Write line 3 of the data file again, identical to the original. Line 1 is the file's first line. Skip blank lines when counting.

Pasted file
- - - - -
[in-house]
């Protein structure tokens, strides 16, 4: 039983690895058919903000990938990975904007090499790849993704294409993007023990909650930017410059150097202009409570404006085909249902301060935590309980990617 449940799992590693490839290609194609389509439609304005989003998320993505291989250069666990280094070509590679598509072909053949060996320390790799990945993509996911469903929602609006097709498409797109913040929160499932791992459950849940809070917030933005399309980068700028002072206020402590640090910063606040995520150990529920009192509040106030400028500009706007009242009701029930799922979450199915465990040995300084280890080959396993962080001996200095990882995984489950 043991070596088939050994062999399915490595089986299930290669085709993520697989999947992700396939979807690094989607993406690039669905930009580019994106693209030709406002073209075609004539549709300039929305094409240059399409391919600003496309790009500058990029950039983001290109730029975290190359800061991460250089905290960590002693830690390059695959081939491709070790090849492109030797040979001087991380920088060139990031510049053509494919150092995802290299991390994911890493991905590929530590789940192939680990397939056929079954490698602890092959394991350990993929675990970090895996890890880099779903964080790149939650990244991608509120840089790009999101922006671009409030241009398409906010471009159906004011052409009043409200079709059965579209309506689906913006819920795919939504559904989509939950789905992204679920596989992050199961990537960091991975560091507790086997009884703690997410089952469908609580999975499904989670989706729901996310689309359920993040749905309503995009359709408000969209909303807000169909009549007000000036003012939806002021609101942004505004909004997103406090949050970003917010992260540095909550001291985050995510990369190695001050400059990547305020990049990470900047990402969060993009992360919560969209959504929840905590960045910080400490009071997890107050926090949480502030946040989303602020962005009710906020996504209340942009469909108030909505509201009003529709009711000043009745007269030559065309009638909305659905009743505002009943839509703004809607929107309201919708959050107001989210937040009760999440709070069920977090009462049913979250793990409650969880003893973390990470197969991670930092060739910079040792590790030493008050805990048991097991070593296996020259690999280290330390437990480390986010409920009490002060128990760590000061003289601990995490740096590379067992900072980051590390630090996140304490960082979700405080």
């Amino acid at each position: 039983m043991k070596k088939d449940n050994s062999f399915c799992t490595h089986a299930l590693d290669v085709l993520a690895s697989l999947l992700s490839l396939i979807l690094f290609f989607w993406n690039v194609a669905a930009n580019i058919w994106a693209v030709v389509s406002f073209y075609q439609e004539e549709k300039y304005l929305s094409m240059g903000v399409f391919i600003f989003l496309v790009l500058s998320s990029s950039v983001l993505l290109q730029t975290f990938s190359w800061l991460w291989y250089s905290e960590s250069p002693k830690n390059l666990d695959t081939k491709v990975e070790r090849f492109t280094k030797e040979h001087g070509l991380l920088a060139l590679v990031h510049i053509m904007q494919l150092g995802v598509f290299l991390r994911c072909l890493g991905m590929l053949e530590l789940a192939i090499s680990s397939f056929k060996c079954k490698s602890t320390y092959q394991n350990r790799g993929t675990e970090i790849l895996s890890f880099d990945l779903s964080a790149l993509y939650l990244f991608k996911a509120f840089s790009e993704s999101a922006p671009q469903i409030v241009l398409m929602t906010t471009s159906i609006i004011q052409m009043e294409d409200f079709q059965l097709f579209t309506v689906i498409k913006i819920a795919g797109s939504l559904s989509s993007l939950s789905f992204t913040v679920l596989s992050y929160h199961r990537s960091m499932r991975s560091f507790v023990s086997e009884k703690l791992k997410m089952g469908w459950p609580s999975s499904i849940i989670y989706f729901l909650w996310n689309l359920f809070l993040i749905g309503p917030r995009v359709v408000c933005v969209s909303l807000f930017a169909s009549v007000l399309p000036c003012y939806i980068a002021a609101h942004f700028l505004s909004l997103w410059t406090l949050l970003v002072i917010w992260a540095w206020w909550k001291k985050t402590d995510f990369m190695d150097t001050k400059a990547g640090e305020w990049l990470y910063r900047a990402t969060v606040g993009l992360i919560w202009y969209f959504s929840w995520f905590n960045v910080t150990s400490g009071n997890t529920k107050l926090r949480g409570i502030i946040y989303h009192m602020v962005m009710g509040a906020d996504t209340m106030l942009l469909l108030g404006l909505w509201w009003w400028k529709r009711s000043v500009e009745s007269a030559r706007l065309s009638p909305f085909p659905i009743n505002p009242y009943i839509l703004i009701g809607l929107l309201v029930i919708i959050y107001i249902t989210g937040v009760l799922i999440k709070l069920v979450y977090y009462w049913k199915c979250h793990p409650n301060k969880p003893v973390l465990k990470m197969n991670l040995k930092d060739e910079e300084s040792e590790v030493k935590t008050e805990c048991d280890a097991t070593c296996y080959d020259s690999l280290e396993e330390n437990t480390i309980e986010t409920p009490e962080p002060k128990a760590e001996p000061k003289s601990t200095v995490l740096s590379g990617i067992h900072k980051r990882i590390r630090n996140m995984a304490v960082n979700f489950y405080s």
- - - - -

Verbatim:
């Amino acid at each position: 039983m043991k070596k088939d449940n050994s062999f399915c799992t490595h089986a299930l590693d290669v085709l993520a690895s697989l999947l992700s490839l396939i979807l690094f290609f989607w993406n690039v194609a669905a930009n580019i058919w994106a693209v030709v389509s406002f073209y075609q439609e004539e549709k300039y304005l929305s094409m240059g903000v399409f391919i600003f989003l496309v790009l500058s998320s990029s950039v983001l993505l290109q730029t975290f990938s190359w800061l991460w291989y250089s905290e960590s250069p002693k830690n390059l666990d695959t081939k491709v990975e070790r090849f492109t280094k030797e040979h001087g070509l991380l920088a060139l590679v990031h510049i053509m904007q494919l150092g995802v598509f290299l991390r994911c072909l890493g991905m590929l053949e530590l789940a192939i090499s680990s397939f056929k060996c079954k490698s602890t320390y092959q394991n350990r790799g993929t675990e970090i790849l895996s890890f880099d990945l779903s964080a790149l993509y939650l990244f991608k996911a509120f840089s790009e993704s999101a922006p671009q469903i409030v241009l398409m929602t906010t471009s159906i609006i004011q052409m009043e294409d409200f079709q059965l097709f579209t309506v689906i498409k913006i819920a795919g797109s939504l559904s989509s993007l939950s789905f992204t913040v679920l596989s992050y929160h199961r990537s960091m499932r991975s560091f507790v023990s086997e009884k703690l791992k997410m089952g469908w459950p609580s999975s499904i849940i989670y989706f729901l909650w996310n689309l359920f809070l993040i749905g309503p917030r995009v359709v408000c933005v969209s909303l807000f930017a169909s009549v007000l399309p000036c003012y939806i980068a002021a609101h942004f700028l505004s909004l997103w410059t406090l949050l970003v002072i917010w992260a540095w206020w909550k001291k985050t402590d995510f990369m190695d150097t001050k400059a990547g640090e305020w990049l990470y910063r900047a990402t969060v606040g993009l992360i919560w202009y969209f959504s929840w995520f905590n960045v910080t150990s400490g009071n997890t529920k107050l926090r949480g409570i502030i946040y989303h009192m602020v962005m009710g509040a906020d996504t209340m106030l942009l469909l108030g404006l909505w509201w009003w400028k529709r009711s000043v500009e009745s007269a030559r706007l065309s009638p909305f085909p659905i009743n505002p009242y009943i839509l703004i009701g809607l929107l309201v029930i919708i959050y107001i249902t989210g937040v009760l799922i999440k709070l069920v979450y977090y009462w049913k199915c979250h793990p409650n301060k969880p003893v973390l465990k990470m197969n991670l040995k930092d060739e910079e300084s040792e590790v030493k935590t008050e805990c048991d280890a097991t070593c296996y080959d020259s690999l280290e396993e330390n437990t480390i309980e986010t409920p009490e962080p002060k128990a760590e001996p000061k003289s601990t200095v995490l740096s590379g990617i067992h900072k980051r990882i590390r630090n996140m995984a304490v960082n979700f489950y405080s």